A giant plasma cloud bursts from the sun, but fortunately it won't hit Earth

A giant cloud of magnetized plasma exploded from a sunspot hidden on the far side of the sun that might turn to face Earth only two days from now, so get ready for some solar fireworks. 

The explosion that erupted from behind the sun's eastern edge in the early morning of Tuesday (Jan. 3) was a so-called coronal mass ejection (CME), a burst of particles from the sun's upper atmosphere, or corona. The CME was accompanied by a powerful solar flare that lasted an overwhelming six hours, solar scientist Keith Strong said on Twitter (opens in new tab)

Neither the flare nor the CME were directed at Earth, but experts warn that the hidden sunspot that produced them will soon be facing the planet as the sun rotates. 

Related: Extreme solar storms can strike out of the blue. Are we really prepared?

A powerful coronal mass ejection erupting from the sun pictured by the Solar and Heliospheric Observatory (SOHO). (Image credit: NASA/ESA)

Sunspots are darker regions in the sun's lower atmosphere that are cooler than the rest of the sun's disk and feature dense and convoluted magnetic field lines. When these magnetic field lines break, the sunspots release solar flares in the form of bright flashes of light and CMEs. Solar flares travel at the speed of light, reaching our planet within eight minutes if directed toward it. CMEs, on the other hand, move through space more slowly, arriving within two to three days. Solar flares can disrupt radio communications on our planet without a warning, but it's the CMEs that experts fear the most. The magnetized plasma from CMEs interacts with Earth's magnetic field causing all sorts of unwanted effects on technology including power blackouts, GPS disruption and satellite malfunctions. These interactions, however, are also the cause of mesmerizing polar lights displays, or auroras.

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Yesterday's flare and CME were detected by multiple sun-observing spacecraft including the joint NASA/European Space Agency Solar and Heliospheric Observatory mission (SOHO) and NASA's Solar Dynamics Observatory

The measurements helped scientists to determine that the sunspot, or active region, that produced the bursts, will move to the Earth-facing portion of the sun's disk within two days, according to Space Weather (opens in new tab). The active region may, in fact, be one already known to solar scientists. In December, a sunspot named AR3163, at that time larger than our planet, crossed the sun's disk before disappearing from view about two weeks ago. This sunspot is now expected to re-emerge and scientists think it may have grown even more powerful since we have last seen it.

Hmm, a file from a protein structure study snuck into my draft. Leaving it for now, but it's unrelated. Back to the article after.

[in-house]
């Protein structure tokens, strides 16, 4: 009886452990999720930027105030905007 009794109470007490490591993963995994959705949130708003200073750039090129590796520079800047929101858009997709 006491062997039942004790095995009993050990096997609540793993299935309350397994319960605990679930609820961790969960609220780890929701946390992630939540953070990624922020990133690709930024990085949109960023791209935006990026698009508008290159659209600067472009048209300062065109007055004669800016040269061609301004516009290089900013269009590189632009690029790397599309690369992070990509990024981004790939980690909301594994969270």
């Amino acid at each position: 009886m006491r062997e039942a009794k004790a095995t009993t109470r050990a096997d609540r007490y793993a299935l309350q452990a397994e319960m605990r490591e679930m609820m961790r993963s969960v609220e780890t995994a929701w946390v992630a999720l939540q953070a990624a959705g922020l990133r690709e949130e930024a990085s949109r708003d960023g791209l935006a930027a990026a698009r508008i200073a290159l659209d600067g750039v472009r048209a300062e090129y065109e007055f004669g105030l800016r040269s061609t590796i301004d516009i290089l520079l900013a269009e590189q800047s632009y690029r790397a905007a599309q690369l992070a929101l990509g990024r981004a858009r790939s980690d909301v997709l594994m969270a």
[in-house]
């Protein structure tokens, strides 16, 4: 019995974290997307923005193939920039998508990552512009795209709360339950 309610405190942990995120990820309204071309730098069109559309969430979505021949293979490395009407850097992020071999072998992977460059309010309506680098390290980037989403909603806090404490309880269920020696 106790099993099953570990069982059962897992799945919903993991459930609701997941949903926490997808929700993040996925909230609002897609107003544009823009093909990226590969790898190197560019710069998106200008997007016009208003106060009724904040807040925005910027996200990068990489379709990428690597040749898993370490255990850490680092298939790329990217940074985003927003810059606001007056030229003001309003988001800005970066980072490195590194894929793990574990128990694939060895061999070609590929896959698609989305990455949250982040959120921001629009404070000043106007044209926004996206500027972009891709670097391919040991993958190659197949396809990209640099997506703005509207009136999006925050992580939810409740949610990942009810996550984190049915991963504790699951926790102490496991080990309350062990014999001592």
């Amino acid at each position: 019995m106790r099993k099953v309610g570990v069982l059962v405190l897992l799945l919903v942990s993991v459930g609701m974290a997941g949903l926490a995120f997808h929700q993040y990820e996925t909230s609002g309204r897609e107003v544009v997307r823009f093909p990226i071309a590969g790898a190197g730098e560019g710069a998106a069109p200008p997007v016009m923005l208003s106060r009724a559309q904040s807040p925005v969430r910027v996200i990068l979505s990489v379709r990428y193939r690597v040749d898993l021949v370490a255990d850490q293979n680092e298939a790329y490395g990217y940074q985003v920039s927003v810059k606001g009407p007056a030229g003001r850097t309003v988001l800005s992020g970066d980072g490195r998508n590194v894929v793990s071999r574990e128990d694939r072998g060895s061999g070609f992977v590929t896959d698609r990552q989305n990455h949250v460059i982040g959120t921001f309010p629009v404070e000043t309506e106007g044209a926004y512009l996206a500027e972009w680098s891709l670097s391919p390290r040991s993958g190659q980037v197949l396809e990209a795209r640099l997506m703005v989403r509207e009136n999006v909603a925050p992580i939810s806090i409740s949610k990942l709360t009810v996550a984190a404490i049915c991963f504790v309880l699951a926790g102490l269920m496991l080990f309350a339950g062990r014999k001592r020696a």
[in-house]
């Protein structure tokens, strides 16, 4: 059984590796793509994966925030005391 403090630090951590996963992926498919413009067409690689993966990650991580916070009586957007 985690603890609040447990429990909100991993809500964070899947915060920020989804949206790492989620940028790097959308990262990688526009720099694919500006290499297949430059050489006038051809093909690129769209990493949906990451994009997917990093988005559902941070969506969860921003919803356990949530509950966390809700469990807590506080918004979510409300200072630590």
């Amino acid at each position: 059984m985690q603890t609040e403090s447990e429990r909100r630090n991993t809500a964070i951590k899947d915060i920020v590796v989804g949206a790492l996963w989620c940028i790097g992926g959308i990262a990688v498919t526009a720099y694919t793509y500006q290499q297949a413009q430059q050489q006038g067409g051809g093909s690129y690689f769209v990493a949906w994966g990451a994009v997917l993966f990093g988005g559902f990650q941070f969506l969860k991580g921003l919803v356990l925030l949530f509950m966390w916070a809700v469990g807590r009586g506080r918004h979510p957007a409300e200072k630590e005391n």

In the meantime, plasma from a CME that erupted from the sun on Dec. 30 has reached Earth today (Jan.4), triggering a minor geomagnetic storm that could make auroras visible a bit further away from their usual location around the poles.

The British space weather forecaster Met Office predicts low solar activity in the next couple of days with a potential increase expected toward the end of this week as the mysterious sunspot emerges at the sun's eastern edge. 

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Tereza Pultarova
Senior Writer

Tereza is a London-based science and technology journalist, aspiring fiction writer and amateur gymnast. Originally from Prague, the Czech Republic, she spent the first seven years of her career working as a reporter, script-writer and presenter for various TV programmes of the Czech Public Service Television. She later took a career break to pursue further education and added a Master's in Science from the International Space University, France, to her Bachelor's in Journalism and Master's in Cultural Anthropology from Prague's Charles University. She worked as a reporter at the Engineering and Technology magazine, freelanced for a range of publications including Live Science, Space.com, Professional Engineering, Via Satellite and Space News and served as a maternity cover science editor at the European Space Agency.